If about a year ago they proudly shared their strategy and results they had on Halifax on their blog, now that specific article is not to be found anywhere as it was deleted the day that Halifax probably got the Google penalty.

Since we are technology addicts, we were able to easily find that article using Web Archive.

In the article in question, unbeatable figures were highlighted: natural search visitors volume was with 244% higher than in the previous year, sales percentage increased and was in alignment with visitors increase and, maybe, most important asset, Google market data showed Halifax as most visible street bank for ISA (individual saving accounts) related search.

Fast forward one year later …

Google penalized Halifax for keywords such as ISA and loans. I’ll let you draw the conclusions on who should share the blame; but no matter whom you’ll find responsible for all this, Halifax’s penalty is still on.

How did everything begin?

This is exactly what we wanted to find out and what better way to investigate this story than using the cognitiveSEO tool. In the chart bellow it’s outlined the biggest Spike of new links in Halifax links’ history and, brace yourself, you will see over 460.000 links on about 190 referring domains only. Quite a baffling ratio between links and domains, don’t you think?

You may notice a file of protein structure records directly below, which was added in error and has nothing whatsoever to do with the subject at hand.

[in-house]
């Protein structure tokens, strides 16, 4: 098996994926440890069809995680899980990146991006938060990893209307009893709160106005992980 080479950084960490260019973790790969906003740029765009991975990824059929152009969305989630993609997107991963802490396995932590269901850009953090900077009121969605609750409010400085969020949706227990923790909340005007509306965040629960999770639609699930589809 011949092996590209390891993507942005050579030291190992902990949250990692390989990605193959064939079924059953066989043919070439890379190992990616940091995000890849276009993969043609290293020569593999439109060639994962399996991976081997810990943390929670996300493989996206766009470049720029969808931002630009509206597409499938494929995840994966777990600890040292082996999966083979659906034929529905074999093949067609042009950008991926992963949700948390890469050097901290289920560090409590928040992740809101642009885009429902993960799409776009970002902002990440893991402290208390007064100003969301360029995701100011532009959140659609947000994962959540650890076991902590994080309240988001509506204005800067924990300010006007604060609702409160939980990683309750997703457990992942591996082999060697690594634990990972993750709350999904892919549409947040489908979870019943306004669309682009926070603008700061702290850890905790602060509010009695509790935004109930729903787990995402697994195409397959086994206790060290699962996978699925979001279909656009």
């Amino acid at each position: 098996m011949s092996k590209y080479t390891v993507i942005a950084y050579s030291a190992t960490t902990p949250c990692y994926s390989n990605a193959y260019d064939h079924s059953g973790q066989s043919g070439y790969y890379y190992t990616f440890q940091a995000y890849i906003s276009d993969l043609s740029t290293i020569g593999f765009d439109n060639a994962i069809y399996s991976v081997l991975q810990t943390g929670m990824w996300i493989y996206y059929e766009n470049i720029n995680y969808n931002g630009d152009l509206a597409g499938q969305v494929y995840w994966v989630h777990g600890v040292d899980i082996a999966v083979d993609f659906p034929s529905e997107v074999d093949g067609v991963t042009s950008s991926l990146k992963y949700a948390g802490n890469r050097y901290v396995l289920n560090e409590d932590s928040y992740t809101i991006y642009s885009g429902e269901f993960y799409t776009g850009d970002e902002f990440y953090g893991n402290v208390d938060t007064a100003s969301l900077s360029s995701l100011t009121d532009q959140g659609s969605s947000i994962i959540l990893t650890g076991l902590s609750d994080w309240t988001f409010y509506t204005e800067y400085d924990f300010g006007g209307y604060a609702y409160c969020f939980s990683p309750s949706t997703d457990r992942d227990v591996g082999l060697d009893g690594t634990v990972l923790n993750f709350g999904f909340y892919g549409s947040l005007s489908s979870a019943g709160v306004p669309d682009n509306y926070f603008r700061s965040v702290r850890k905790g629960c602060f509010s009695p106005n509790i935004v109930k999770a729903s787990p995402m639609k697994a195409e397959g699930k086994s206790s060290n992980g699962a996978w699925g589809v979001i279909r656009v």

To better understand what really happened, we took a fast peek on the last 90 days link acquisition chart and you don’t have to be a rocket scientist to notice that in mid of December something happened. While kids put the final touches on their Christmas wish list, Halifax received an earlier “present”, a huge big Spike of new links.

It's Interesting

  • Halifax Regional Municipality ( /ˈhælɨfæks/; commonly Halifax or HRM) is the capital of the province of Nova Scotia, Canada. The Regional Municipality had a population of 390,096 in 2011 Canadian Census and the urban area had a population of 297,943. Halifax is the...